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Title: A translational genomics approach to dissect mechanisms of heart failure and recovery
Author: Pesce, Francesco
ISNI:       0000 0004 7656 7599
Awarding Body: Imperial College London
Current Institution: Imperial College London
Date of Award: 2016
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Dilated cardiomyopathy (DCM) is a progressive disease of heart muscle leading to end-stage heart failure (HF). In this study I used a novel RNA-Sequencing (RNA-Seq) dataset derived from left ventricle (LV) of a large cohort (n = 126) of patients with this condition. Different bioinformatics approaches were applied to combine data from cases, controls, in vivo and cell-based experimental models of fibrosis, as well as genetic data, in order to investigate pathways underlying end-stage HF in DCM, the potential for recovery and mechanisms resulting from Titin (TTN) truncating mutations in these patients. Multiple and functionally heterogeneous gene co-expression networks (n = 48) were identified in DCM, of which 26 were disease specific. Further prioritization of the networks focused on fibrosis as key process occurring in the LV of these patients. Finally, a Systems Genetics framework was implemented and identified the gene WW Domain Containing E3 Ubiquitin Protein Ligase 2 (WWP2) as a genetic regulator of a disease specific fibrosis-related network. In a second phase, I investigated the differences in the expression profile of DCM patients who received a left ventricular assist device (LVAD) (n = 61) compared to those who underwent elective heart transplant (n = 58). The results showed in the first group a prominence of mechanisms driven by cytokines and the role of a specific pattern of coordinated genes related to contractile function. Analysis of a subset of LVAD implanted patients who subsequently recovered function was limited by sample size. Likewise, testing whether truncating mutations in TTN, the single most common genetic cause of DCM, perturb downstream pathways lacked power. Based on comprehensive and unbiased analyses centered on RNA-Seq, these findings are unique in defining the transcriptional landscape of LV in end-stage HF due to DCM. In particular, Systems Genetics proved to be a useful translational framework having pointed towards WWP2 as novel candidate target gene for fibrosis in these patients.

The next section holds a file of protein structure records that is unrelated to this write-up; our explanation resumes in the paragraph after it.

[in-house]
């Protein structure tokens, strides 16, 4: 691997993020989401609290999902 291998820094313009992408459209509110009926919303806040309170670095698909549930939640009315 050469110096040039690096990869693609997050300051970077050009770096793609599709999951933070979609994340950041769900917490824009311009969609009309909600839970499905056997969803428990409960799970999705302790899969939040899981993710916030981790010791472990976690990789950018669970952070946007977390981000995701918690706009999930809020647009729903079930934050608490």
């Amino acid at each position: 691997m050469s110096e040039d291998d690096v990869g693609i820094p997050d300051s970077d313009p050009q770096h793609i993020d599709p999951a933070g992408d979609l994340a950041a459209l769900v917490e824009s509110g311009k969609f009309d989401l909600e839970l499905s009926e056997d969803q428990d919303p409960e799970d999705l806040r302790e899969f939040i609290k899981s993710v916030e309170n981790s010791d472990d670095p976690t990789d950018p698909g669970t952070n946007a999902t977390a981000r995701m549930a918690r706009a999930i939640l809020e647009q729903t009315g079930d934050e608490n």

Supervisor: Barton, Paul ; Cook, Stuart Sponsor: European Union
Qualification Name: Thesis (Ph.D.) Qualification Level: Doctoral